Monday, February 13, 2023

Review - " The Antietam Paintings by James Hope " by Gottfried & Gottfried

[The Antietam Paintings by James Hope by Bradley M. Gottfried & Linda I. Gottfried (Author, 2022). Softcover, color art, source list. ISBN:979-8-218-01411-7. $17.95]

Every Antietam reader has encountered the Hope paintings depicting various scenes from the battle. The five panoramic oils on canvas (each five and a half feet in height by twelve feet in width) were completed by the time the 30th anniversary of the battle rolled around and were exhibited in the nation's capital. Preservation proved to be precarious after Hope's death, but the National Park Service was able to purchase the collection in 1979, carefully removing them from an old church building and restoring them. Of the five ["Artillery Hell," "A Fateful Turn," "A Crucial Delay," "Wasted Gallantry," and "The Aftermath at Bloody Lane"], the last was badly damaged during a Hope gallery flood, with only a portion of it surviving to today (but what a portion it is).

Offering a unique new look at the Hope art is Bradley and Linda Gottfried's The Antietam Paintings by James Hope. As noted in the introduction, Hope was Scottish born and made his way to the United States via Canada. A class at the Castleton academy in Vermont (yes Time Chasers fans, that Castleton) led to a blossoming art career, first in teaching then in portraiture. His true artistic passion soon turned to landscapes. This favored direction was interrupted by the Civil War, during which Hope served as a captain in the Second Vermont. Topographical engineering duties performed during the war furthered his skill set in rendering physical landscapes. Resigning from the army in late 1862 due to serious health reasons, Hope returned to his prewar career path, and his portfolio of Civil War artworks eventually covered a number of campaigns and battles in addition to Antietam.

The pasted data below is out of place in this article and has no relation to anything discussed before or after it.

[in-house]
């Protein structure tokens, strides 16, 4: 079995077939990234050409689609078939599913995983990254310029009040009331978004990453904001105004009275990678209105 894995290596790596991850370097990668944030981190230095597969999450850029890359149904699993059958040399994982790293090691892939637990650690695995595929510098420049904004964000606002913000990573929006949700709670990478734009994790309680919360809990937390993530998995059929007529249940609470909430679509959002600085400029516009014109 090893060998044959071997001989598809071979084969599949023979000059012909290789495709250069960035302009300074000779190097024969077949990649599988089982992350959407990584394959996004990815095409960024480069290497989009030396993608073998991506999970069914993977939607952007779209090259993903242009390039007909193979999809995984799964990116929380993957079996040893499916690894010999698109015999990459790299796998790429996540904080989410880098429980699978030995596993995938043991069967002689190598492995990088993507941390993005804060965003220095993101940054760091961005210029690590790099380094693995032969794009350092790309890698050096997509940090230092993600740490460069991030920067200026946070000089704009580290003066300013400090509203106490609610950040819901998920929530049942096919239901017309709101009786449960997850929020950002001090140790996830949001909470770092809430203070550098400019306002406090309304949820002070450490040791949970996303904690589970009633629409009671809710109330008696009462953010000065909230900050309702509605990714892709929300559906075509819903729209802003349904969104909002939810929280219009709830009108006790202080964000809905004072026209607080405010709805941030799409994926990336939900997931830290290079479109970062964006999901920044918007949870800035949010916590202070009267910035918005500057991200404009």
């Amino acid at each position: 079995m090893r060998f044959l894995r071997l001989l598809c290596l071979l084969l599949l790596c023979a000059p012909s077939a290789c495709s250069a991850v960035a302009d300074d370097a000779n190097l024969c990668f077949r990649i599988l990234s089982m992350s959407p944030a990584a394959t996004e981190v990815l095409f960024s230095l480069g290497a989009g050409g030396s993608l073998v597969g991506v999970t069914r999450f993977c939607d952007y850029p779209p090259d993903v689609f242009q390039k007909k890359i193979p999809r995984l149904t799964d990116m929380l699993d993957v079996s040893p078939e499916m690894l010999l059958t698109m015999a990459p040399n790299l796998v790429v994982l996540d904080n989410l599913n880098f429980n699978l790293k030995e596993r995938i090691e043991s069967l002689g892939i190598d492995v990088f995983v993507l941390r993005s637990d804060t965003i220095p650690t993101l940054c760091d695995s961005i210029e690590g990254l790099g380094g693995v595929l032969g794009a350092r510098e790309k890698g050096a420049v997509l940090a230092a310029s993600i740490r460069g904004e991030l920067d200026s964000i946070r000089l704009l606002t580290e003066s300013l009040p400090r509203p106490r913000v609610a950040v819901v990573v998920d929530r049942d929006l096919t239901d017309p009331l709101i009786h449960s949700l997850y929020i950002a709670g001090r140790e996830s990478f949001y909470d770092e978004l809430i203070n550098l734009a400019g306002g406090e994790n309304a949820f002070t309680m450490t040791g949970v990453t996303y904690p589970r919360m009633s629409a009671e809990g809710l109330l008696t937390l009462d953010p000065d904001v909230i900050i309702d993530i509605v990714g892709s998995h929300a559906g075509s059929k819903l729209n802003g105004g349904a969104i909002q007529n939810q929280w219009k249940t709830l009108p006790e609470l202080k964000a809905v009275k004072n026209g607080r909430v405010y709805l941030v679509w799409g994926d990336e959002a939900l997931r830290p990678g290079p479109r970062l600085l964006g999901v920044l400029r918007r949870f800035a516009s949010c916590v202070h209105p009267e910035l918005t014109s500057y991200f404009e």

Most of Hope's Antietam paintings are not meant to be snapshots in time but rather a composite of events. For example, "Artillery Hell" depicts three hours of action between 7am and 10am. In order to scrutinize details more closely in the book, each painting is examined in three parts (appropriate to the landscape format: left side, middle, and right side). Reproduced in full color, the sections are annotated, with the painting image on the right-hand page and notes facing it on the left. The lettered sequence of notes describe specific military actions and scenes that are depicted; identify units, individuals, roads, fields, buildings, etc.; and point out both near and distant natural features (ex. woods, mountains, and limestone ledges).

Interesting considerations emerge from this close-up examination. For example, at least two instances are revealed of Hope closely modeling a small area of canvas on a famous Alexander Gardner photographic image. Some oddities pop up, too. One being the inexplicable decision to paint the guns of a Confederate battery in "Artillery Hell" shooting in completely opposite directions, forward toward the enemy and seemingly back toward its own lines. According to the text, veterans lauded the authenticity of the battlescapes Hope painted, though a soldier-critic complained that there were too few bodies down in the fields. One wonders what that fellow thought of the perfectly dressed battle lines, too. There certainly was no holding back when it came to imagery of the slain in Hope's Bloody Lane painting, which is one of the most evocative depictions of a battle's grim aftermath in all of the contemporary Civil War brush art. Though the book does not go into it much, it is noted that Hope's landscape art was profoundly shaped by the Hudson River School (for prime examples, see the artist's Watkins Glen series of paintings), and one can identify elements of that influence in these Civil War paintings as well. For a more telling example, see his Civil War Soldier at Rest.

A welcome break from the norm, this volume is highly recommended for anyone interested in nineteenth-century Civil War art and the Battle of Antietam.

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